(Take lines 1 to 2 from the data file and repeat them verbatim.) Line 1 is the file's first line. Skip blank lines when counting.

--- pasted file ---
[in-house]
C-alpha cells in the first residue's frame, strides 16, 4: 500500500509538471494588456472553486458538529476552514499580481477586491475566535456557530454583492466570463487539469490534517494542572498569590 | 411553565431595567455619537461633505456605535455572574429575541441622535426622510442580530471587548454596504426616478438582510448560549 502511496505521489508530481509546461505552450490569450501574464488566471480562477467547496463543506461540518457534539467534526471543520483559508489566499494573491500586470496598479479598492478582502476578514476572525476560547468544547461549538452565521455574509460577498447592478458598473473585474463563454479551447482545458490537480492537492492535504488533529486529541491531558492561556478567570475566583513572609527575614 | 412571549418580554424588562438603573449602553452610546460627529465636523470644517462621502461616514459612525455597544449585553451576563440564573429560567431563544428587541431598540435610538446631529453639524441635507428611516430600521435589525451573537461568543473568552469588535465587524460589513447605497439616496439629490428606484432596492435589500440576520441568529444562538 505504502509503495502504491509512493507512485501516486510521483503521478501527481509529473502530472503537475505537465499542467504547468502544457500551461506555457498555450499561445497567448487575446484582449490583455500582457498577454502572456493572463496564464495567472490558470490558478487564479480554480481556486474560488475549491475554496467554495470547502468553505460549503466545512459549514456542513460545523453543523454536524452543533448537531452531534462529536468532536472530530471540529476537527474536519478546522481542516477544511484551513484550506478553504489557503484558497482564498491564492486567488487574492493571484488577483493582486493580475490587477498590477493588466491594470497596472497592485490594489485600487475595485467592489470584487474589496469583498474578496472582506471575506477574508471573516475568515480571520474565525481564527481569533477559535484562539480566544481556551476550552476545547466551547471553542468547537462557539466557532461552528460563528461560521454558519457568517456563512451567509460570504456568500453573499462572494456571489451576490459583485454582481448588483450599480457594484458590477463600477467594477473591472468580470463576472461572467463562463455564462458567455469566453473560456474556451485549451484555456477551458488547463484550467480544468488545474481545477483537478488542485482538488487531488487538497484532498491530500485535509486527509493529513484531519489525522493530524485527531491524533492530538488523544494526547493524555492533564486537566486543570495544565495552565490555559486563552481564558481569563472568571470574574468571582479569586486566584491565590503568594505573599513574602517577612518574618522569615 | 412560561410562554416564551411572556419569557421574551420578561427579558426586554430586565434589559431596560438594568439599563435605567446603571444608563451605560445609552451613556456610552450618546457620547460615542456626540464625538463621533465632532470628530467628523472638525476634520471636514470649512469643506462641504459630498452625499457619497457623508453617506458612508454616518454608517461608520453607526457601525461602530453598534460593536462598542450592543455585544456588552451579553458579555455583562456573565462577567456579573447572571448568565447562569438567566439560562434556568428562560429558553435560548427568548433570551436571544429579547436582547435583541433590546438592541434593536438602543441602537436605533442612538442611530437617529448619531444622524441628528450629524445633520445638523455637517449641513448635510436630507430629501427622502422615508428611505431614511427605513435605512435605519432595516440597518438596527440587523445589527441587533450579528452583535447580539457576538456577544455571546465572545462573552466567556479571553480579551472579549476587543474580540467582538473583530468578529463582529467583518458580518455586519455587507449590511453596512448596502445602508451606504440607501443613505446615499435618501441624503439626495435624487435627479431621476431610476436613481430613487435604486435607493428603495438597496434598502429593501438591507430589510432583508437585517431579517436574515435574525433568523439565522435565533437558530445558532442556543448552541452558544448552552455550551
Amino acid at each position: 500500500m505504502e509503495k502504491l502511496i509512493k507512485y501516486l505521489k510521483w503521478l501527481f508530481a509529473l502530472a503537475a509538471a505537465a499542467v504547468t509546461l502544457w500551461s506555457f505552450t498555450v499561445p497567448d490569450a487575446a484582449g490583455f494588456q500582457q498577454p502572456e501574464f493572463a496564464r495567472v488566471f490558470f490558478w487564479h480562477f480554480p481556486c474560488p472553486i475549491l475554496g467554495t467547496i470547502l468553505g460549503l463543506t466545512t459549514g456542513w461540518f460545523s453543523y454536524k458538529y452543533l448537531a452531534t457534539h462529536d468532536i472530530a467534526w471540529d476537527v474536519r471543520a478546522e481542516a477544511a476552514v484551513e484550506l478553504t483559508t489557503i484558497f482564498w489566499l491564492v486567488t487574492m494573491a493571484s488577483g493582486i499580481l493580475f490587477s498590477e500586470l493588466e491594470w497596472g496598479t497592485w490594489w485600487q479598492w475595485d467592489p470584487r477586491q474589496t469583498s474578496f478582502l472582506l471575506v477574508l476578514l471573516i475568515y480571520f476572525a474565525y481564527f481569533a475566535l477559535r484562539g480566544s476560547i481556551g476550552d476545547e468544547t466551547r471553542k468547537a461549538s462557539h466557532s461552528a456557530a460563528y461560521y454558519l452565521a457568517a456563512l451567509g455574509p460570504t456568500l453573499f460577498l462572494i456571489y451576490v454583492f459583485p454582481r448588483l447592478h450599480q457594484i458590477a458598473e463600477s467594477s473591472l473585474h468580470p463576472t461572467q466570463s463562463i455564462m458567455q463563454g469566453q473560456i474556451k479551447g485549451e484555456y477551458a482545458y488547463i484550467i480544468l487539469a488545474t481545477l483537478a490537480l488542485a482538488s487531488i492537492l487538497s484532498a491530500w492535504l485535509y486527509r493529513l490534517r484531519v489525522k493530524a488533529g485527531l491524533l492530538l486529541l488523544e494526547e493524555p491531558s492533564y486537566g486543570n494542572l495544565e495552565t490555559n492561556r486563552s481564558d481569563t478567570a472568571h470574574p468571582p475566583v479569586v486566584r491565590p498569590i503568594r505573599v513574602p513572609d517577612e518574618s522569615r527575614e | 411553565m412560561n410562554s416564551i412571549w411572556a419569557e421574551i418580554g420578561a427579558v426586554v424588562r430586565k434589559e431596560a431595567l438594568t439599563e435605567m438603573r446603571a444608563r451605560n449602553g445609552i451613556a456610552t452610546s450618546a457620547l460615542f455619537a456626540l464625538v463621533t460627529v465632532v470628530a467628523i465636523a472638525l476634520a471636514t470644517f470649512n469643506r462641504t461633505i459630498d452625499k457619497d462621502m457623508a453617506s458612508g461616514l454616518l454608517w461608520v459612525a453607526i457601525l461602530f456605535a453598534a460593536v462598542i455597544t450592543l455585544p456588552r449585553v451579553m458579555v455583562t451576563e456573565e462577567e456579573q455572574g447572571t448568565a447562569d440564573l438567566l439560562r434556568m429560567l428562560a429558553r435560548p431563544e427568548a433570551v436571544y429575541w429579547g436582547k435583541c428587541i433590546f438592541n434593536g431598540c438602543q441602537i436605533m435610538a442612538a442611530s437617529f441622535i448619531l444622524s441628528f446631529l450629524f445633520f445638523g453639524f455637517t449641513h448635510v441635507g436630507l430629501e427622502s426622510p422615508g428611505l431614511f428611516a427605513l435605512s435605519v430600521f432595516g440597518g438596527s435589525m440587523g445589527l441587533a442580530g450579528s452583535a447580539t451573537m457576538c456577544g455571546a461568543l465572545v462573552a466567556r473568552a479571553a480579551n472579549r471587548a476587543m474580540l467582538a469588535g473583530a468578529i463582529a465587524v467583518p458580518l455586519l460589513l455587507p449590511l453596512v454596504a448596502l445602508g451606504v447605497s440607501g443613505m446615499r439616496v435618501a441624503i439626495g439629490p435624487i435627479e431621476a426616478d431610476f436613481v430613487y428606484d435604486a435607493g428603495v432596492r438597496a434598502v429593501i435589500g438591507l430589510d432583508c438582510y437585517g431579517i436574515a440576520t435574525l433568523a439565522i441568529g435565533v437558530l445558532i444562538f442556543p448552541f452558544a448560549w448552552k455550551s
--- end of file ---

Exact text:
[in-house]
C-alpha cells in the first residue's frame, strides 16, 4: 500500500509538471494588456472553486458538529476552514499580481477586491475566535456557530454583492466570463487539469490534517494542572498569590 | 411553565431595567455619537461633505456605535455572574429575541441622535426622510442580530471587548454596504426616478438582510448560549 502511496505521489508530481509546461505552450490569450501574464488566471480562477467547496463543506461540518457534539467534526471543520483559508489566499494573491500586470496598479479598492478582502476578514476572525476560547468544547461549538452565521455574509460577498447592478458598473473585474463563454479551447482545458490537480492537492492535504488533529486529541491531558492561556478567570475566583513572609527575614 | 412571549418580554424588562438603573449602553452610546460627529465636523470644517462621502461616514459612525455597544449585553451576563440564573429560567431563544428587541431598540435610538446631529453639524441635507428611516430600521435589525451573537461568543473568552469588535465587524460589513447605497439616496439629490428606484432596492435589500440576520441568529444562538 505504502509503495502504491509512493507512485501516486510521483503521478501527481509529473502530472503537475505537465499542467504547468502544457500551461506555457498555450499561445497567448487575446484582449490583455500582457498577454502572456493572463496564464495567472490558470490558478487564479480554480481556486474560488475549491475554496467554495470547502468553505460549503466545512459549514456542513460545523453543523454536524452543533448537531452531534462529536468532536472530530471540529476537527474536519478546522481542516477544511484551513484550506478553504489557503484558497482564498491564492486567488487574492493571484488577483493582486493580475490587477498590477493588466491594470497596472497592485490594489485600487475595485467592489470584487474589496469583498474578496472582506471575506477574508471573516475568515480571520474565525481564527481569533477559535484562539480566544481556551476550552476545547466551547471553542468547537462557539466557532461552528460563528461560521454558519457568517456563512451567509460570504456568500453573499462572494456571489451576490459583485454582481448588483450599480457594484458590477463600477467594477473591472468580470463576472461572467463562463455564462458567455469566453473560456474556451485549451484555456477551458488547463484550467480544468488545474481545477483537478488542485482538488487531488487538497484532498491530500485535509486527509493529513484531519489525522493530524485527531491524533492530538488523544494526547493524555492533564486537566486543570495544565495552565490555559486563552481564558481569563472568571470574574468571582479569586486566584491565590503568594505573599513574602517577612518574618522569615 | 412560561410562554416564551411572556419569557421574551420578561427579558426586554430586565434589559431596560438594568439599563435605567446603571444608563451605560445609552451613556456610552450618546457620547460615542456626540464625538463621533465632532470628530467628523472638525476634520471636514470649512469643506462641504459630498452625499457619497457623508453617506458612508454616518454608517461608520453607526457601525461602530453598534460593536462598542450592543455585544456588552451579553458579555455583562456573565462577567456579573447572571448568565447562569438567566439560562434556568428562560429558553435560548427568548433570551436571544429579547436582547435583541433590546438592541434593536438602543441602537436605533442612538442611530437617529448619531444622524441628528450629524445633520445638523455637517449641513448635510436630507430629501427622502422615508428611505431614511427605513435605512435605519432595516440597518438596527440587523445589527441587533450579528452583535447580539457576538456577544455571546465572545462573552466567556479571553480579551472579549476587543474580540467582538473583530468578529463582529467583518458580518455586519455587507449590511453596512448596502445602508451606504440607501443613505446615499435618501441624503439626495435624487435627479431621476431610476436613481430613487435604486435607493428603495438597496434598502429593501438591507430589510432583508437585517431579517436574515435574525433568523439565522435565533437558530445558532442556543448552541452558544448552552455550551